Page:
I was the weird, awkward kid, the one who always had a book or magazine on hand, and not necessarily content written for my age group — by the time I was thirteen, I had read everything Stephen King had written to date. I doubt this was the kind of stuff my parents were thrilled to see me reading at that age, but they reserved their complaints for my tastes in music.
Even as an undergrad, my days packed with full-time school and part-time work, I managed to tackle the entire Dune series by Frank Herbert as well as the first five Harry Potter books. (Hmm … do I want to study Plato for the exam or do I want to read Harry Potter and the Prisoner of Azkaban? Oh, hello, Harry.)
Mind you, this reading-for-pleasure thing nosedived when I was in grad school. I read the odd story, but I was buried up to my eyeballs in philosophy books, articles, and undergraduate papers and exams. Read for pleasure? No thanks. I was busy grinding my way through Hempel and Heidegger while trying to impress my professors and still get more than four hours of sleep per night. My daily percentage of sleep time didn’t improve, but it was worth trying. However, I may never read Hempel again. Ever.
But along came a man named T.S. Garp, who reminded me how amazing it felt to be sucked into another person’s world and, for a time, watch it unfold in marvellous, miserable, and occasionally mystifying ways. Granted, I had to resurface in reality eventually, but it was a tremendous relief to be reminded that all lives are messy and difficult, not just mine. It was also distinctly gratifying to connect with the characters and feel my way through the events of their lives as much as visualize them.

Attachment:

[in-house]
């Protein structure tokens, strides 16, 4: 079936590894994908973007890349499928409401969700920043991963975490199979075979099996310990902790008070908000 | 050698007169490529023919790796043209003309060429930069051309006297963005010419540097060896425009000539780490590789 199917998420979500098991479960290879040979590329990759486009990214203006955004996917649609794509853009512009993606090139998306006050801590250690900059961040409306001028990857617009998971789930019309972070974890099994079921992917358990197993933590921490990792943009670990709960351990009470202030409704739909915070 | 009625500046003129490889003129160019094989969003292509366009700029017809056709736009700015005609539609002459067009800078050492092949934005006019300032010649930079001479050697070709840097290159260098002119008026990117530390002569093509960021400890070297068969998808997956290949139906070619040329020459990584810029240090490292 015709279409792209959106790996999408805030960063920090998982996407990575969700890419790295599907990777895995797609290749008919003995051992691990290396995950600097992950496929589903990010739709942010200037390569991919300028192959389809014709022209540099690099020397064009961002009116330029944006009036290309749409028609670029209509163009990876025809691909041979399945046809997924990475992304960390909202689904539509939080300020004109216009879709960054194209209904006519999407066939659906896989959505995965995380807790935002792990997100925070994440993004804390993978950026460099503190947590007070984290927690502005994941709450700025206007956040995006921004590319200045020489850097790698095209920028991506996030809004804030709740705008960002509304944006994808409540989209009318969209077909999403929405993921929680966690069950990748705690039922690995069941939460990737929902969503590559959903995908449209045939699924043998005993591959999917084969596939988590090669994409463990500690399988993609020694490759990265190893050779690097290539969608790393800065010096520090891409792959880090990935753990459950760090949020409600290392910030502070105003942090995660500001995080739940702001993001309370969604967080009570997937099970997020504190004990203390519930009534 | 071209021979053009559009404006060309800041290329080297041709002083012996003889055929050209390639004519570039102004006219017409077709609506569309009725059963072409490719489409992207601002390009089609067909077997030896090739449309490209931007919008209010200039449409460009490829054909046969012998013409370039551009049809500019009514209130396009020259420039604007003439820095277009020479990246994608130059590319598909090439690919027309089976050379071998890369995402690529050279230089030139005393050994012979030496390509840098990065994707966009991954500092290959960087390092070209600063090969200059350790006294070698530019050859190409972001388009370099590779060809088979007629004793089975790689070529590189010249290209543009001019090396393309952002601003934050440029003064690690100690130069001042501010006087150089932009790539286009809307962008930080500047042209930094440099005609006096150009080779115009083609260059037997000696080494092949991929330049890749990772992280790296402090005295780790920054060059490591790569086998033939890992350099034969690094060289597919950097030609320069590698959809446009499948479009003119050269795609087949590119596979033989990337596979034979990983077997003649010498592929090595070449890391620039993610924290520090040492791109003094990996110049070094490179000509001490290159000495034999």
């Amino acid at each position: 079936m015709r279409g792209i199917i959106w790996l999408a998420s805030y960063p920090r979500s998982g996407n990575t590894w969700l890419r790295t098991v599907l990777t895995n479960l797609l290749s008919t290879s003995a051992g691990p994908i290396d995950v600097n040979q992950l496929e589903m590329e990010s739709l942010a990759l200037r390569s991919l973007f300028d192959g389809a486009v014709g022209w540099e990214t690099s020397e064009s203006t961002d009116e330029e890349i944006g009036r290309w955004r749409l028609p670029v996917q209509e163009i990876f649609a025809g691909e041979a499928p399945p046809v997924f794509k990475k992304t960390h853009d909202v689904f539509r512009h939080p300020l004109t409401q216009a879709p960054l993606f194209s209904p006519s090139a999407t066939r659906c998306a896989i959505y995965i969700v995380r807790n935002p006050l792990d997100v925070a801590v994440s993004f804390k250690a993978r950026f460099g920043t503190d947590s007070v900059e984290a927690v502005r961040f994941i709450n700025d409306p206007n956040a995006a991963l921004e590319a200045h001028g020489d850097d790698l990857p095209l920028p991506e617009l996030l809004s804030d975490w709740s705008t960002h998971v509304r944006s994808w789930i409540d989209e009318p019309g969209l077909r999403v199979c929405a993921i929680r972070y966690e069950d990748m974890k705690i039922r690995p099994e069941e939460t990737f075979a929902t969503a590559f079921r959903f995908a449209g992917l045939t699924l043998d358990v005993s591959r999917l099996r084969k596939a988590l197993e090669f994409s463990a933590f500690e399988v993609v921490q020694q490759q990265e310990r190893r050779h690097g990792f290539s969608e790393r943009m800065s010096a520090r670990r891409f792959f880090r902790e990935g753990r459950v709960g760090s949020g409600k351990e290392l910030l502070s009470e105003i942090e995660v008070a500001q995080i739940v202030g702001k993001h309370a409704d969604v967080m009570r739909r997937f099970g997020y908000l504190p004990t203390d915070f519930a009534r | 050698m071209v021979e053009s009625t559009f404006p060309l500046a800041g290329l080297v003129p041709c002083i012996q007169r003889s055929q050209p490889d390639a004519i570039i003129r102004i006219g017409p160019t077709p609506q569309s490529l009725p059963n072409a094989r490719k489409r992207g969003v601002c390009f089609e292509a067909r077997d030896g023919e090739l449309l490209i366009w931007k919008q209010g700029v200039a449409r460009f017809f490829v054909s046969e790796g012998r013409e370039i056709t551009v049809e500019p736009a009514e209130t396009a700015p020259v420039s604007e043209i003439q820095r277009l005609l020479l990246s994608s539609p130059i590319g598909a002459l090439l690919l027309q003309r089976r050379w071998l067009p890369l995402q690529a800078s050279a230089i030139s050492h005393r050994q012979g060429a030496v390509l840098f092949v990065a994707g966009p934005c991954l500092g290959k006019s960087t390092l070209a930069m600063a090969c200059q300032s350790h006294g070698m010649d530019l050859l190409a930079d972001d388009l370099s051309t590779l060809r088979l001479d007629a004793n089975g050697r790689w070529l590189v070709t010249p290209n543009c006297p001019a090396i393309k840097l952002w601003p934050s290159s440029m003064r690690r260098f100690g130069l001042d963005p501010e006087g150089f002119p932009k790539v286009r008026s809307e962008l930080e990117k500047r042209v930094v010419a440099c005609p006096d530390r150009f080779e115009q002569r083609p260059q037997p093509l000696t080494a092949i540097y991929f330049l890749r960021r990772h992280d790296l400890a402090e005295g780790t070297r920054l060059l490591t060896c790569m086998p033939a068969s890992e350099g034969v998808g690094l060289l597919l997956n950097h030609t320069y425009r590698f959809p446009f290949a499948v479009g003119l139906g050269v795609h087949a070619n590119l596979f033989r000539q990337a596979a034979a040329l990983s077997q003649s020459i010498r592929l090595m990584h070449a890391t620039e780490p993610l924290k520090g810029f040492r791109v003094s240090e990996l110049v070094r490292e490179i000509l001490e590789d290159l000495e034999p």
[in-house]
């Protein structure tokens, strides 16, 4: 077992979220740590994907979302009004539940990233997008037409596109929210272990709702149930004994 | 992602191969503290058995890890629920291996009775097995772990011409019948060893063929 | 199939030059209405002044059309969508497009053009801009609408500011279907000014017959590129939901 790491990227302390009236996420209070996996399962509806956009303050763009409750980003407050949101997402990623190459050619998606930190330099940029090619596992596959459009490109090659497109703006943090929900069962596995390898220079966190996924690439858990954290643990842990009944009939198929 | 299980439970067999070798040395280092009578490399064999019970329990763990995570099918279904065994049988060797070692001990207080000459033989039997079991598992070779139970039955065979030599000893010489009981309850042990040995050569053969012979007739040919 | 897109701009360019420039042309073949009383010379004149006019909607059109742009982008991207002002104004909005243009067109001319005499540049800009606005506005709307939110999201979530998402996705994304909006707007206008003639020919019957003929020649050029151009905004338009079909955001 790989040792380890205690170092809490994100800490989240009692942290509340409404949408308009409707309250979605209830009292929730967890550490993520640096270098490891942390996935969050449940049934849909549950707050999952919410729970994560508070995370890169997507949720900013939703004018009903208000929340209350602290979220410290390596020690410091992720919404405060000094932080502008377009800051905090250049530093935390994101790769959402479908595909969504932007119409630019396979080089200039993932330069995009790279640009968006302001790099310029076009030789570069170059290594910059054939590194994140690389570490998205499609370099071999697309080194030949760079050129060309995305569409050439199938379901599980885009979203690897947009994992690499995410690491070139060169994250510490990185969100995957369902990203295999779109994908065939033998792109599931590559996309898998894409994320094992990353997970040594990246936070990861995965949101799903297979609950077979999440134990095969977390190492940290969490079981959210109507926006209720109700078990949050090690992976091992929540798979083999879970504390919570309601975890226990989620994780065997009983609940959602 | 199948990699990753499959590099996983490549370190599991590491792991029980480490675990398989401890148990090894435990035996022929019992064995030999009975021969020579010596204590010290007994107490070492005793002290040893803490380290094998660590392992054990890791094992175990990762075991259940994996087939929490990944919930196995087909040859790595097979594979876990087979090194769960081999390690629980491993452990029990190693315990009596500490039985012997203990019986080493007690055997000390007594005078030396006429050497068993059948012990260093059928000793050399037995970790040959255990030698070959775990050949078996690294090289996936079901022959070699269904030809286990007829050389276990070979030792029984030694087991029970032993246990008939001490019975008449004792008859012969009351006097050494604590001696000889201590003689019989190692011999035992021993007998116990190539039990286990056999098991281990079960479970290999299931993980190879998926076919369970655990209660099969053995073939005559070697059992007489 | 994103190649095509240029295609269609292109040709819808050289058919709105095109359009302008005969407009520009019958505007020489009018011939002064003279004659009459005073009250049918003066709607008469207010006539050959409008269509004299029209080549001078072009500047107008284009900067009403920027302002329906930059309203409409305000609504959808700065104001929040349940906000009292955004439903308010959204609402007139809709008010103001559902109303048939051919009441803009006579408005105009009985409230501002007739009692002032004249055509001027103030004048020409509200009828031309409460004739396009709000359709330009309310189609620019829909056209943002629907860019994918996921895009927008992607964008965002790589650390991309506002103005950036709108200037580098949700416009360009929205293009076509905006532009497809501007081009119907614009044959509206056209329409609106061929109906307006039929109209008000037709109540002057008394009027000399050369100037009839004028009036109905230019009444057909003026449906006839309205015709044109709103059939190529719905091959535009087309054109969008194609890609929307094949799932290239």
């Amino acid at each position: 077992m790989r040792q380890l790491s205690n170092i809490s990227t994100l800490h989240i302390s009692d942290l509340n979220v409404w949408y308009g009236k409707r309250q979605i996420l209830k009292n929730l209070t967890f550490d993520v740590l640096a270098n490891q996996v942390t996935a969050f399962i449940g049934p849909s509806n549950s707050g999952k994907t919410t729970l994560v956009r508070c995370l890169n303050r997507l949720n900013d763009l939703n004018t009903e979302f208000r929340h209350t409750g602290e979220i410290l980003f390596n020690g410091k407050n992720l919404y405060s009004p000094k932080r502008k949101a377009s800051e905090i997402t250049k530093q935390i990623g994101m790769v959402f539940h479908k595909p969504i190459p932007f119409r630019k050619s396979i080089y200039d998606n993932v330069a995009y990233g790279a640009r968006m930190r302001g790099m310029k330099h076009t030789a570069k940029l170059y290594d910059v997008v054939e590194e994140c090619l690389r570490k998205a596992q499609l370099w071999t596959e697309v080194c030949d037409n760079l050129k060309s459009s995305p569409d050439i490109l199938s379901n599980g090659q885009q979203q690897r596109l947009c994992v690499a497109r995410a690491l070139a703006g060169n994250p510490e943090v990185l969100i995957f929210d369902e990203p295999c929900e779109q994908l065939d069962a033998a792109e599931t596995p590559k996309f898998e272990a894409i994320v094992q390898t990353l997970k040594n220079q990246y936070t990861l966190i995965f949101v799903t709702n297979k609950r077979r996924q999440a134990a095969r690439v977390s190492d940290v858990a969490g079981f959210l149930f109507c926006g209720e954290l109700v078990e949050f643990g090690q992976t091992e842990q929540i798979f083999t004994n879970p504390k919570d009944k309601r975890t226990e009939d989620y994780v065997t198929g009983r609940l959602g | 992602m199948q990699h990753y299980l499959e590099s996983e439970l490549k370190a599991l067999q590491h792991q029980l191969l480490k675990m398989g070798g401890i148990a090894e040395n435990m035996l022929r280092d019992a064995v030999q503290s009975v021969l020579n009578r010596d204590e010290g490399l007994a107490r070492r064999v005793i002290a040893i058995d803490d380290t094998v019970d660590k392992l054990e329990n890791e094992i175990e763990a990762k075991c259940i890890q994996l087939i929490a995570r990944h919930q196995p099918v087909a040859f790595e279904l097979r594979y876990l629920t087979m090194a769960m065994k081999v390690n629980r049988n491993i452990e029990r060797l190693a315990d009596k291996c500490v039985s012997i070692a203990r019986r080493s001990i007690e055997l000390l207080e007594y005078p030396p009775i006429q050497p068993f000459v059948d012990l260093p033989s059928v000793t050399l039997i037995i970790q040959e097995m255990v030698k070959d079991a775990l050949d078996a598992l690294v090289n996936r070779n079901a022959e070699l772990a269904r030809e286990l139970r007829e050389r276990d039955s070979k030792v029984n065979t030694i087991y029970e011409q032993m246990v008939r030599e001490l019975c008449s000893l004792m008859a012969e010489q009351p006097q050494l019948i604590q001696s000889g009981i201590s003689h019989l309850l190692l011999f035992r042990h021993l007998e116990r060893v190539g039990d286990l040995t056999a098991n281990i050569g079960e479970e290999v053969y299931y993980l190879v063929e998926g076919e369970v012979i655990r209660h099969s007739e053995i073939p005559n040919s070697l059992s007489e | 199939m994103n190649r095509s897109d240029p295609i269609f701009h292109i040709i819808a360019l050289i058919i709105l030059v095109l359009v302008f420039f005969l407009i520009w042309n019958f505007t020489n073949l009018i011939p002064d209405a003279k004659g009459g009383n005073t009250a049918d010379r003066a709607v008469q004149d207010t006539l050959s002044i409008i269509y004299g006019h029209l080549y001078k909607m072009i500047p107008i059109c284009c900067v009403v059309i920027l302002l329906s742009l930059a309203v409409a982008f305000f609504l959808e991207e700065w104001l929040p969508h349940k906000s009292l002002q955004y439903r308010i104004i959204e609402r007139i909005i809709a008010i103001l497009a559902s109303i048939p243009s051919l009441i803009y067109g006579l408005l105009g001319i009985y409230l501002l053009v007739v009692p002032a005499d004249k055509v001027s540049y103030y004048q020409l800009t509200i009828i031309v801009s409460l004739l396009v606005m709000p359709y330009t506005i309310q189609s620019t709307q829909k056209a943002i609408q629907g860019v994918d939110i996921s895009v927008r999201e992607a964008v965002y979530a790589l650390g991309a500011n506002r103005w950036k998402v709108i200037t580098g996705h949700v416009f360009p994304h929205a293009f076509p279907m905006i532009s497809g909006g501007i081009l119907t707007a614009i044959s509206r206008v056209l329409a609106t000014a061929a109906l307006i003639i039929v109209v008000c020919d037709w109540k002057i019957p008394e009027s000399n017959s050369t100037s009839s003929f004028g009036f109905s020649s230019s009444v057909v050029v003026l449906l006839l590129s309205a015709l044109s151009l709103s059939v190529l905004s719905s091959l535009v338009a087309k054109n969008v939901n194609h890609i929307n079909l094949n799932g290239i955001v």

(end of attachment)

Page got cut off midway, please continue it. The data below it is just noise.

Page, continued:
It’s interesting, too, that in the last few years, studies have begun to show a correlation between reading literary works and the level of empathy a reader expresses in real life. Mind you, not everyone agrees with the research, and even some of those who are encouraged by the results express reservations, but the research is still young, so more conclusive evidence has yet to be found.1
Whatever the case, I love reading a good book, and if anything I read makes me a better person, lends greater insight into human behaviour, or provokes philosophical thought, I’ll take it, studies or no studies. And if it just makes me laugh … well, I’ll take that too.
- See also Psychology Today’s blog article by Keith Oatley, PhD, for a different study. ↩